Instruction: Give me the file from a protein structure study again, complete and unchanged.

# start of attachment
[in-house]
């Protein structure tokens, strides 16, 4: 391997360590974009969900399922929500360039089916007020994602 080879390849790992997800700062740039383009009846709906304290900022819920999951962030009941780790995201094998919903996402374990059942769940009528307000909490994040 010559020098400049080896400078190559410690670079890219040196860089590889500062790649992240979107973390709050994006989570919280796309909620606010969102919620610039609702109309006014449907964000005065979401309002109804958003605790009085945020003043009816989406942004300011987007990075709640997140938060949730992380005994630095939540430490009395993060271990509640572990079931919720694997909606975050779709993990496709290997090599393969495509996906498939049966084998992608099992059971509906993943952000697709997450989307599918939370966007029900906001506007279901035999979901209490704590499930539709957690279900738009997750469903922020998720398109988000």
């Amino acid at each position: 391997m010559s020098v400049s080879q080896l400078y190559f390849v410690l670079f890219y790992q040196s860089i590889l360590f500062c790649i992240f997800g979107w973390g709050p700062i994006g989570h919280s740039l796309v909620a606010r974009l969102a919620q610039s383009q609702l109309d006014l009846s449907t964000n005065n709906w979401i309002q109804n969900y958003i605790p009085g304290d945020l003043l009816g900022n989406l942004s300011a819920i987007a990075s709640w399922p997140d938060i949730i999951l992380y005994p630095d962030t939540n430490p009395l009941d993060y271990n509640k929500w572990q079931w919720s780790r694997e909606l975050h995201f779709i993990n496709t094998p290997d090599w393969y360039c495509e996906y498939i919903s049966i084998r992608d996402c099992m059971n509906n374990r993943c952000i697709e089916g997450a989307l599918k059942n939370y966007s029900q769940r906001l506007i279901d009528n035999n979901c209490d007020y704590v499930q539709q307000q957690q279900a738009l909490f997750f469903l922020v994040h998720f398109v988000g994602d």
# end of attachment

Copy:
[in-house]
């Protein structure tokens, strides 16, 4: 391997360590974009969900399922929500360039089916007020994602 080879390849790992997800700062740039383009009846709906304290900022819920999951962030009941780790995201094998919903996402374990059942769940009528307000909490994040 010559020098400049080896400078190559410690670079890219040196860089590889500062790649992240979107973390709050994006989570919280796309909620606010969102919620610039609702109309006014449907964000005065979401309002109804958003605790009085945020003043009816989406942004300011987007990075709640997140938060949730992380005994630095939540430490009395993060271990509640572990079931919720694997909606975050779709993990496709290997090599393969495509996906498939049966084998992608099992059971509906993943952000697709997450989307599918939370966007029900906001506007279901035999979901209490704590499930539709957690279900738009997750469903922020998720398109988000």
């Amino acid at each position: 391997m010559s020098v400049s080879q080896l400078y190559f390849v410690l670079f890219y790992q040196s860089i590889l360590f500062c790649i992240f997800g979107w973390g709050p700062i994006g989570h919280s740039l796309v909620a606010r974009l969102a919620q610039s383009q609702l109309d006014l009846s449907t964000n005065n709906w979401i309002q109804n969900y958003i605790p009085g304290d945020l003043l009816g900022n989406l942004s300011a819920i987007a990075s709640w399922p997140d938060i949730i999951l992380y005994p630095d962030t939540n430490p009395l009941d993060y271990n509640k929500w572990q079931w919720s780790r694997e909606l975050h995201f779709i993990n496709t094998p290997d090599w393969y360039c495509e996906y498939i919903s049966i084998r992608d996402c099992m059971n509906n374990r993943c952000i697709e089916g997450a989307l599918k059942n939370y966007s029900q769940r906001l506007i279901d009528n035999n979901c209490d007020y704590v499930q539709q307000q957690q279900a738009l909490f997750f469903l922020v994040h998720f398109v988000g994602d």